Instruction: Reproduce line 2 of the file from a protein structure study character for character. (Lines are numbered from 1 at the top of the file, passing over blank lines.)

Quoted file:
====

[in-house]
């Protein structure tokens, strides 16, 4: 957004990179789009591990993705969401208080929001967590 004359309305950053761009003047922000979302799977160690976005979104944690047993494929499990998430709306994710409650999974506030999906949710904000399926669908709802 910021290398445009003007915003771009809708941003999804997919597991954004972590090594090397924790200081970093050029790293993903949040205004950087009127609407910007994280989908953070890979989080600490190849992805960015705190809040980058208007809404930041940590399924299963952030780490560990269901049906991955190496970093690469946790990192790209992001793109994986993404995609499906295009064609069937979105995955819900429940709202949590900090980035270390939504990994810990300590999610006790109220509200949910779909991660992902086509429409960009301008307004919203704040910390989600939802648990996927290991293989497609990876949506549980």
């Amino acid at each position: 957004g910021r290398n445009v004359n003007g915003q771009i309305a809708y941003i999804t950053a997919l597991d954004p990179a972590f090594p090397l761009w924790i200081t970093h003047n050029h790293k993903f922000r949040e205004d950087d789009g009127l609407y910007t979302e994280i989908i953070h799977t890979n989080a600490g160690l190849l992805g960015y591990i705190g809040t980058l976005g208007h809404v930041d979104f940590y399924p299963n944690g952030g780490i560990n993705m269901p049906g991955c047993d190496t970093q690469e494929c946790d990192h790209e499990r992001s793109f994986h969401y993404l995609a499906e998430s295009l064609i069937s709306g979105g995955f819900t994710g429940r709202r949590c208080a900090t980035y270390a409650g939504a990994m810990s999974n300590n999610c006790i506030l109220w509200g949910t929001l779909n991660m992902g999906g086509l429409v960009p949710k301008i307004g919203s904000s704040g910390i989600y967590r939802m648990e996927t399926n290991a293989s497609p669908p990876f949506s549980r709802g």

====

């Protein structure tokens, strides 16, 4: 957004990179789009591990993705969401208080929001967590 004359309305950053761009003047922000979302799977160690976005979104944690047993494929499990998430709306994710409650999974506030999906949710904000399926669908709802 910021290398445009003007915003771009809708941003999804997919597991954004972590090594090397924790200081970093050029790293993903949040205004950087009127609407910007994280989908953070890979989080600490190849992805960015705190809040980058208007809404930041940590399924299963952030780490560990269901049906991955190496970093690469946790990192790209992001793109994986993404995609499906295009064609069937979105995955819900429940709202949590900090980035270390939504990994810990300590999610006790109220509200949910779909991660992902086509429409960009301008307004919203704040910390989600939802648990996927290991293989497609990876949506549980």